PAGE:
Just ask – anyone can tell you the way to Sanko Park. I repeated to myself what she’d told me, whilst talking to the driver in Arabic, as if I were in Aleppo. I noticed after a while that he was talking in another language, and I slapped myself, but I didn’t stop. I wanted him to take me to Sanko Park, and so I made use of the few English words I could still remember, but in vain.
He dropped me off at the bus station, and my journey in search of Sanko Park began in earnest. Long story short, I got there, imagining that I was reconquering Constantinople: a man in love crossing the border to enter her city all by himself, singing as he goes ‘Between you and I is a barbed wire fence.’
She still had that same old shriek of hers, and that same sharpness – she even imagined that I would stand behind her while we shouted together like we used to do. ‘Weapons and the armed revolution have disfigured the revolutionary idea, and will spawn an ill and distorted generation,’ she said, as if blaming me, or blaming us.
‘If you want to talk I will have to fire a round of bullets first so that people listen to you: we all believe that revolution consists of building, but we were forced to do this. The drums of war were beating, and we had to find a way not to smash the hopes that people had – they were going to die or rot in prison. How would you convince a man who has lost his four children to a passing barrel bomb that he must draw a flower rather than pick up a machine gun?! Or that he must shout in the face of oppression rather than kill the oppressor?! And when this hell is over we will need you — yes, we will need you all to build, and for our children, and for us, for gardens and cafes and poetry, for mosques and prayer and faith.’
I went back from Gaziantep after that, to live with all of the contradictions and the changes in Aleppo, living as a condemned man this time. The Islamic princedoms followed each other around all over the area: the revolution had been stolen by 2014, and we were just the remains of a revolution there, men who had tired of defending their convictions. They used to shout, ‘It’s time for freedom, and not for criticism.’
Many new faces began to appear, in new dreams and new laws: we were simply no longer able to convince people that this was a revolution against oppression. Perhaps the length of time that had passed by this point had a big role to play in this, and perhaps we needed revolutions to break out within the revolution; and maybe we had got worn out by the people’s fatigue. Many people were saying that no nationalist ideology could ever be victorious, so we needed to follow a different fad this time – we needed to transform religious thought and turn it into a basis on which to build a new revolution.
But who says we were against religion? We were against oppression, whatever its source. There ended up being many more checkpoints in the liberated areas than there were regimes checkpoints, and you ended up having to bribe your way through them. Every commander ended up appointing himself king of a geographical area, and we ended up as Kharijites (members of the earliest sect in Islam), apostates, revivalists, infidels, and secularists.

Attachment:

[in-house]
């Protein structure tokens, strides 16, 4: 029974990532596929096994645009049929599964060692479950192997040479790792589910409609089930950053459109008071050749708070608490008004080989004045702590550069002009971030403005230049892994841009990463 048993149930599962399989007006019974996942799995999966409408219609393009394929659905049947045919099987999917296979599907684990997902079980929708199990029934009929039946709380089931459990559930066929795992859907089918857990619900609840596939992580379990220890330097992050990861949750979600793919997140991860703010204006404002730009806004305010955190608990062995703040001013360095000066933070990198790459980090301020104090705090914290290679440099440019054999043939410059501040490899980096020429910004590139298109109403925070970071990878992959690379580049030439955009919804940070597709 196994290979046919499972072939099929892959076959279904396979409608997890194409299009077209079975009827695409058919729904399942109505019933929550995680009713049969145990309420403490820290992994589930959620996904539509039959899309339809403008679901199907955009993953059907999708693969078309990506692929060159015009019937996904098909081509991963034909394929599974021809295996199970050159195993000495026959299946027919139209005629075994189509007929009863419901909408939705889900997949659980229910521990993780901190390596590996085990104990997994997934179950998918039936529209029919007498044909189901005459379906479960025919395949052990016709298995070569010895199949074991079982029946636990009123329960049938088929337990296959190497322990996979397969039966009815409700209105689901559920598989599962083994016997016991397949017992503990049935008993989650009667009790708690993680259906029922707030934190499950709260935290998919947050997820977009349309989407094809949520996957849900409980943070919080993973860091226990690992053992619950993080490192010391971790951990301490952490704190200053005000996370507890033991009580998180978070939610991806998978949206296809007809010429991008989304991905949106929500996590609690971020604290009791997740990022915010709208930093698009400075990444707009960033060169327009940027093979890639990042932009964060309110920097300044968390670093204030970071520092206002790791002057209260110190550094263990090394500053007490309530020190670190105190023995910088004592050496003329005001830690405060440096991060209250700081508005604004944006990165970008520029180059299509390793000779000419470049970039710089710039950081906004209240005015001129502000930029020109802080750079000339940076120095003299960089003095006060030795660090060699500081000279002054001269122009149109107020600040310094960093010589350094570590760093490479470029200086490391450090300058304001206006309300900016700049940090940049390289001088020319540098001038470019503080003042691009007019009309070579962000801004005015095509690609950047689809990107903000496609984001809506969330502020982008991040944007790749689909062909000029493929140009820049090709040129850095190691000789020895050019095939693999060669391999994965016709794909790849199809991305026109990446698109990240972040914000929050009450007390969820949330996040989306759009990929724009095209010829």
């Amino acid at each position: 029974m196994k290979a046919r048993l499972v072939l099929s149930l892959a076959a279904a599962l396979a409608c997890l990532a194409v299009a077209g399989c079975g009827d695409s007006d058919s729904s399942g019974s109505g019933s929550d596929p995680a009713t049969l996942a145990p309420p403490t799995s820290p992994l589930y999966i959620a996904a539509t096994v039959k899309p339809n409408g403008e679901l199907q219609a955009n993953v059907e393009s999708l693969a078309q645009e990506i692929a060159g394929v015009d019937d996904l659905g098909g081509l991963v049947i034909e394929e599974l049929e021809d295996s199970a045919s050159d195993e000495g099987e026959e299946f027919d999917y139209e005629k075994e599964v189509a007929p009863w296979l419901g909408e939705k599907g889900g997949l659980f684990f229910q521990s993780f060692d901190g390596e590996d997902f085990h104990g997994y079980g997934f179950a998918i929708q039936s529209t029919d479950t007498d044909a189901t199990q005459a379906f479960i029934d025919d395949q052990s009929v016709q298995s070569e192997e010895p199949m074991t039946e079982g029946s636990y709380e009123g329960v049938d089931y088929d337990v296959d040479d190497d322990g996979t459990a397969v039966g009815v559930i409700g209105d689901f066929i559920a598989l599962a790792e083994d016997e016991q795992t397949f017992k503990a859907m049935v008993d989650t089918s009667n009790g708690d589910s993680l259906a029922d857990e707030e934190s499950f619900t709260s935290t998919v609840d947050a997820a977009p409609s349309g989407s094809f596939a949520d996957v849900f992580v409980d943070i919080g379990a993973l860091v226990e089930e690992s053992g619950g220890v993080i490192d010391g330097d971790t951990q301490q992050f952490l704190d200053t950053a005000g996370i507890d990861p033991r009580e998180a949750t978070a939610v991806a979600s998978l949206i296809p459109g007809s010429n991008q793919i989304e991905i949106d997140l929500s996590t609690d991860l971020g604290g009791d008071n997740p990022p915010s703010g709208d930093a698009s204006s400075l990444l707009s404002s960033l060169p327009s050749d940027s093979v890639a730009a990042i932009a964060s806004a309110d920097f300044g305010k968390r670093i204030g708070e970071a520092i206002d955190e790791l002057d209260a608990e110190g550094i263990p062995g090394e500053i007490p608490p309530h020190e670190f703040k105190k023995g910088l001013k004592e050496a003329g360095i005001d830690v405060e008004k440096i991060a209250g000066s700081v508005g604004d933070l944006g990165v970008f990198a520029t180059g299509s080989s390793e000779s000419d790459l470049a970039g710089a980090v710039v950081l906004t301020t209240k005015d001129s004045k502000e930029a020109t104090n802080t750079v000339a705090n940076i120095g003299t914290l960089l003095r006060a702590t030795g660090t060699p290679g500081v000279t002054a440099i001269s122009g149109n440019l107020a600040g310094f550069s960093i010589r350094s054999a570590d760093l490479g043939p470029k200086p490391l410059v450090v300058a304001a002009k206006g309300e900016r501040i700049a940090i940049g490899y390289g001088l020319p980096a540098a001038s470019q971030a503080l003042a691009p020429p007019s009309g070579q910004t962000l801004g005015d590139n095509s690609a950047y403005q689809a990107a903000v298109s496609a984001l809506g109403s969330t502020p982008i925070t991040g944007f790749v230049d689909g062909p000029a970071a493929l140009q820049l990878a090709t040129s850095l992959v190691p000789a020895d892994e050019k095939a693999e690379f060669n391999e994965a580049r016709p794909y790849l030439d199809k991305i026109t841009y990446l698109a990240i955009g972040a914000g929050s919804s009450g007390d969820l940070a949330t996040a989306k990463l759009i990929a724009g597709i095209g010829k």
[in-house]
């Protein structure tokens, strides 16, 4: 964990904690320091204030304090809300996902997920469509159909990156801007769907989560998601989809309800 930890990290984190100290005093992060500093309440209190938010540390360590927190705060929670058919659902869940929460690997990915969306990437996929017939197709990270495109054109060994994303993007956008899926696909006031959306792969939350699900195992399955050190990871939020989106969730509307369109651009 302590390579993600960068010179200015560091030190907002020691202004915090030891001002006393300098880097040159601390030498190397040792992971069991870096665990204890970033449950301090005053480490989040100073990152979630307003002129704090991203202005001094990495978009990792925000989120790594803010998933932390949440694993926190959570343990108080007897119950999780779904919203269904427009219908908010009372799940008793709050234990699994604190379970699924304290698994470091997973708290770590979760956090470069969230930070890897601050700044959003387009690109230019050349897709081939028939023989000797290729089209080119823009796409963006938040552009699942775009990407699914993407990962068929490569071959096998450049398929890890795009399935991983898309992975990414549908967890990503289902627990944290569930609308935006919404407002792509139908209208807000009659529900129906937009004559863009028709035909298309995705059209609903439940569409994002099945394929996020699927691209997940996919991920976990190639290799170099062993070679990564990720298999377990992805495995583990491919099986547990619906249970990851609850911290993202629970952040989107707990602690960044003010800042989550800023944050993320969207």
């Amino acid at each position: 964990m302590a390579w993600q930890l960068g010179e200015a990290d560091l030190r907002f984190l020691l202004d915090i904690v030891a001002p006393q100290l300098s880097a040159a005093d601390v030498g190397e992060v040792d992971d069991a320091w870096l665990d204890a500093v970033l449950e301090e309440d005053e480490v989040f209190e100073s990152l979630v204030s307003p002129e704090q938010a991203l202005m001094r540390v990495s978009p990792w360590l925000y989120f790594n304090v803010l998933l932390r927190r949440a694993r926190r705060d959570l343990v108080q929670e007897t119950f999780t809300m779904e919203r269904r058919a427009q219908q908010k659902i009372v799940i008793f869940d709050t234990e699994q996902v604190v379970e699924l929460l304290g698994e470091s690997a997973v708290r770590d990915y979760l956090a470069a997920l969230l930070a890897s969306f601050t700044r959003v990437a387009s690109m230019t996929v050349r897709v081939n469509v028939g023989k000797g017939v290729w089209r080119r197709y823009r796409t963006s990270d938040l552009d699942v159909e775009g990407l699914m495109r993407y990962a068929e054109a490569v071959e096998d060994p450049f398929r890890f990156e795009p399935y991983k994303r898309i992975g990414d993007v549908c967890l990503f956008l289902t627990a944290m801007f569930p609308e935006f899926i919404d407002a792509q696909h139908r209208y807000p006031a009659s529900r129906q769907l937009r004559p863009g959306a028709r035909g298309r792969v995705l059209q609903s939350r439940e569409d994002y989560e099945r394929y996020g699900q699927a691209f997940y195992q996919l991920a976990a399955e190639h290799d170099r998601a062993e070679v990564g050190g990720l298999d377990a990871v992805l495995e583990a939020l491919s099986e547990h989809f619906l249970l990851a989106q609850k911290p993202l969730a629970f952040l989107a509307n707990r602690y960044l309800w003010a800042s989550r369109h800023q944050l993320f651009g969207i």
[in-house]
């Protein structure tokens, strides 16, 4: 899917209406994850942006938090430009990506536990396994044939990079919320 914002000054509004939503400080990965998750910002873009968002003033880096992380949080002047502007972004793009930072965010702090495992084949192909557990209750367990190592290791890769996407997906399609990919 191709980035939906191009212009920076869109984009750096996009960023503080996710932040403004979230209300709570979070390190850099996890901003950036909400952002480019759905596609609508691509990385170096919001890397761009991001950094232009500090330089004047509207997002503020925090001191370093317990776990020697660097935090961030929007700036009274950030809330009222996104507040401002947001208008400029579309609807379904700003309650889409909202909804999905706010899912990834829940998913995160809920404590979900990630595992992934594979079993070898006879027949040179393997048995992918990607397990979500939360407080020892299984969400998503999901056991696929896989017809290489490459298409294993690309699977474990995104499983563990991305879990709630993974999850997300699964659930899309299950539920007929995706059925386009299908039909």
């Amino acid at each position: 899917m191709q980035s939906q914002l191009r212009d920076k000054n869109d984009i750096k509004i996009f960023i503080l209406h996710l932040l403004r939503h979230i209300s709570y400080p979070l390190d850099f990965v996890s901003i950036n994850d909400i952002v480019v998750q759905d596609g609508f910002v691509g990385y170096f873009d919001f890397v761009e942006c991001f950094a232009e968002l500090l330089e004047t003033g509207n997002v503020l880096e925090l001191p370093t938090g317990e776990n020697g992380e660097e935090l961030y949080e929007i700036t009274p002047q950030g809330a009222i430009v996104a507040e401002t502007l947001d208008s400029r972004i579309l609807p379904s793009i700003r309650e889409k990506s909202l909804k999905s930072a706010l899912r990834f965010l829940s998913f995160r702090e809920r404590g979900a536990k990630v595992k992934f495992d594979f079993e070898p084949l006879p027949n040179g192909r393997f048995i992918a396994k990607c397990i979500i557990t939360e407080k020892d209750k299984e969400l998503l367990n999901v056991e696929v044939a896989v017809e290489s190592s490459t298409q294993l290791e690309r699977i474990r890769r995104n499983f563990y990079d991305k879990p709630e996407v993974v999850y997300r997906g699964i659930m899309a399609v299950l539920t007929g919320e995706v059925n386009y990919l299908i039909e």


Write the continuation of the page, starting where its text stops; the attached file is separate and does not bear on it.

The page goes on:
I left my machine gun and fear began to eat into what was left of my soul, the idea of ‘living with dignity’ biting along with it. And here I was, now, in December 2015, waiting for another smuggler. This time I found neither my friend nor his motorbike, my wife and my little son were with me, and the cold was eating what was left of my limbs. I was wearing jeans, in the hope that they might make fleeing easier.
This time I was fleeing my city as an exile, as a refugee. The sound of a man screaming woke us all from our hushed sleep: he had opened his suitcase and begun taking a few items of clothing out of it, and setting them on fire, shouting ‘The children are dying of cold!’
People told him off: ‘The border patrol will see us, put the fire out!’ But he carried on burning what was left in his suitcase, and saying ‘I don’t want to cross the border anymore,’ while his children sat near the fire. When there weren’t any more clothes left in his suitcase he took his trousers off and threw them on the fire. He looked round at me and said ‘What did you say? Rebuilding, love, Gaziantep, what else?!’
I cast my eyes down in embarrassment, and fled from the eyes of the crowd, over to my wife and son.
The smuggler’s voice pierced through us: ‘Come on lads, let’s go – there’s no security patrol now.’ I picked up my son and our luggage – a hessian sack with our clothes in it, this time – for a journey into exile that didn’t resemble us. We ran so as to stay, this time. Perhaps crying from the cold is different to crying from sorrow and injustice? The cold and my bare feet helped me to cry, as we reached the other side of the border area. I completed my journey slowly, without looking up at the sky, because now was the time to look down at the ground: asylum means that you’ll never be back here again.
On the way to Gaziantep a police patrol stopped us and asked for our Turkish ID card, which they call a ‘kimlik.’ None of us had one, so the police got us out of the vehicle and pointed at the road back to Kilis. This time I didn’t speak Arabic like I had that other time, I settled for heartbreak. I went over to the other side of the road, got in a car and travelled back to Kilis.
Gaziantep only welcomes conquering heroes — as for the defeated, they must remain at the border.